Tag Archives: adviser

Is this the reason Keir Starmer is so timid about the economy?

Funded by private business: Keir Starmer and Rachel Reeves both receive donations from private businesses, and it is reasonable to conclude that they receive advice (let’s call it that) from those people too. Given that they don’t seem to have much personal understanding of how the economy works, this may be the reason they are now following right-wing, Establishment, ideas that will help billionaires and crush people like you.

That rising star of left-wing journalism Grace Blakely has written an interesting piece for Tribune, stating that Keir Starmer is too timid to run the UK economy for the people – basically because he doesn’t know enough about it.

Starmer relies on his economic advisers, she says, and they adhere to right-wing dogma that prioritises the rich over the poor:

It is no longer radical to argue that the UK economy requires deep, structural transformation. With the power to set taxes, levels of public spending, wages in the public sector, and regulation in the private sector, the British state is the only institution capable of enacting such a transformation… The British electorate is in favour of a radical shift in economic policy.  

Keir Starmer is undoubtedly a timid and conservative leader… His expert advisers inform him, allegedly objectively, which kinds of policies would be good for ‘the economy’, and he rigidly adheres to their advice.

Without ever providing any evidence, policymakers will state that ‘the economy’ requires tax cuts, or public spending cuts, or deregulation. Experts will nod along and, without the ability to challenge them, most people will simply accept their word as gospel. 

And the policies these ‘experts’ promote just so happen to privilege the interests of the already wealthy while eroding the power of the working classes.

An example of this in action is the National Health Service. When he was campaigning to be Labour leader in 2020, Starmer said he would follow Jeremy Corbyn’s policy to increase income tax on the top five per cent of earners.

This would allow more spending – for example, on the NHS. But now Starmer has rowed back on this pledge, despite the fact that it would help re-balance the economy, which the Tories have tilted to give more money to billionaires:

And now we learn that he’s giving a speech today (Monday, May 22, 2023) saying that the NHS doesn’t need more money – he thinks it is “not serious” to suggest that the NHS’s current issues can be fixed solely with more money.

He won’t say how he’ll change the way the NHS works in order to fix those issues, though – probably because he doesn’t know.

His favoured solution is to bring in more privatisation – as advocated by his Shadow Health Secretary, Wes Streeting.

Why does he say this? Would it be unreasonable to suggest that it is because they are both receiving donations from private firms that make a profit from the UK’s health industry?

Private companies don’t make donations to MPs without wanting something in return; we all know that – right?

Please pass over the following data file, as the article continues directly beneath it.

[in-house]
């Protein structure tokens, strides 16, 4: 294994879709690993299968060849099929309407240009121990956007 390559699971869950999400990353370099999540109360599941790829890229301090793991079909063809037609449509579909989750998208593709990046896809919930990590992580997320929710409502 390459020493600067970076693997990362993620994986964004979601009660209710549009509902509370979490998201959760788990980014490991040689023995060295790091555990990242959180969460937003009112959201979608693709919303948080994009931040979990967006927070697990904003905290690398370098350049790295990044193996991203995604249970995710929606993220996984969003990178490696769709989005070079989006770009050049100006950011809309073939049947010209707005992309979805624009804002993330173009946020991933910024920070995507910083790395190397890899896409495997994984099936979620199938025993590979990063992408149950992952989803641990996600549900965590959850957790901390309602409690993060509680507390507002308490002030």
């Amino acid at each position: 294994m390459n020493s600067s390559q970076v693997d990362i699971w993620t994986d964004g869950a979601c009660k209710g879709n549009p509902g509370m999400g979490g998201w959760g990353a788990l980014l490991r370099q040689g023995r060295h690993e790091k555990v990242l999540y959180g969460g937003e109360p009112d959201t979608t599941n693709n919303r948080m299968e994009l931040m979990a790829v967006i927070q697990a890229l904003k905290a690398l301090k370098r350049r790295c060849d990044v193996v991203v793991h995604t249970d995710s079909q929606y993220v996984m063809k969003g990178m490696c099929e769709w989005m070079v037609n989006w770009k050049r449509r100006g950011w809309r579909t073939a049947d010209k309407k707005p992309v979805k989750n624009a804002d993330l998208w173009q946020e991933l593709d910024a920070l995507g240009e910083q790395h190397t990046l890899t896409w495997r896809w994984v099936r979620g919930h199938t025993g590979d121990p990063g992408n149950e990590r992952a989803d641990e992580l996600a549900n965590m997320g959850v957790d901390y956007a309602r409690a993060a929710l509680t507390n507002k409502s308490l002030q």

And if you think that’s bad, what about the money going to MPs so they can employ staff and pay for “office costs”? If private firms or donors are paying this money, are they dictating who gets the jobs – putting their own people in a position to advise our MPs?

If so, then we should be deeply concerned that almost half of the £1 million that has gone to MPs for this purpose was given to just four Labour MPs – including Streeting.

Another major beneficiary is Shadow Chancellor Rachel Reeves.

With so much apparent influence from business people promoting their own selfish interests, is it any wonder that Starmer and his cronies are toeing the Establishment line, rather than supporting the radical, transformative policies of his forerunner Jeremy Corbyn?

Source: How Starmer Abandoned Left-Wing Economics


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The story of the Tory sleaze adviser is the story of Tory sleaze

This is hilarious.

It seems nobody wants to apply for the job of ethics adviser to the Tory government because they’ll only show that the entire Tory government is a cabal of crooks.

Rishi Sunak doesn’t want that to happen, of course – meaning that he’d put strong curbs on whoever became adviser anyway.

Or, as A Different Bias‘s Phil Moorhouse put it: “He can’t give the adviser the freedom they need to do their job properly, but nor can he persuade anyone to trash their reputation for the sake of being a puppet. This could damage Sunak’s claims to be governing with integrity further.”

Mr Moorhouse’s comments in the video clip are extremely amusing if you like a bit of schadenfreude. See for yourself:

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Patel insists Rwanda is safe for asylum-seekers – despite expert advice on torture

Priti Patel: she’s not one to listen to advice she doesn’t like.

The Home Secretary has confirmed that she is ignoring the advice of an adviser who said the Rwandan government tortures political opponents, in pushing her policy of deporting asylum-seekers there.

Priti Patel insisted that Rwanda was a “safe country”.

She said the comments had been made by “officials in a different government department”.

She added: “But of course it is the Home Office who has led the economic development migration partnership which is our resettlement partnership to Rwanda. Rwanda is a safe country and all our work with the government of Rwanda shows that.”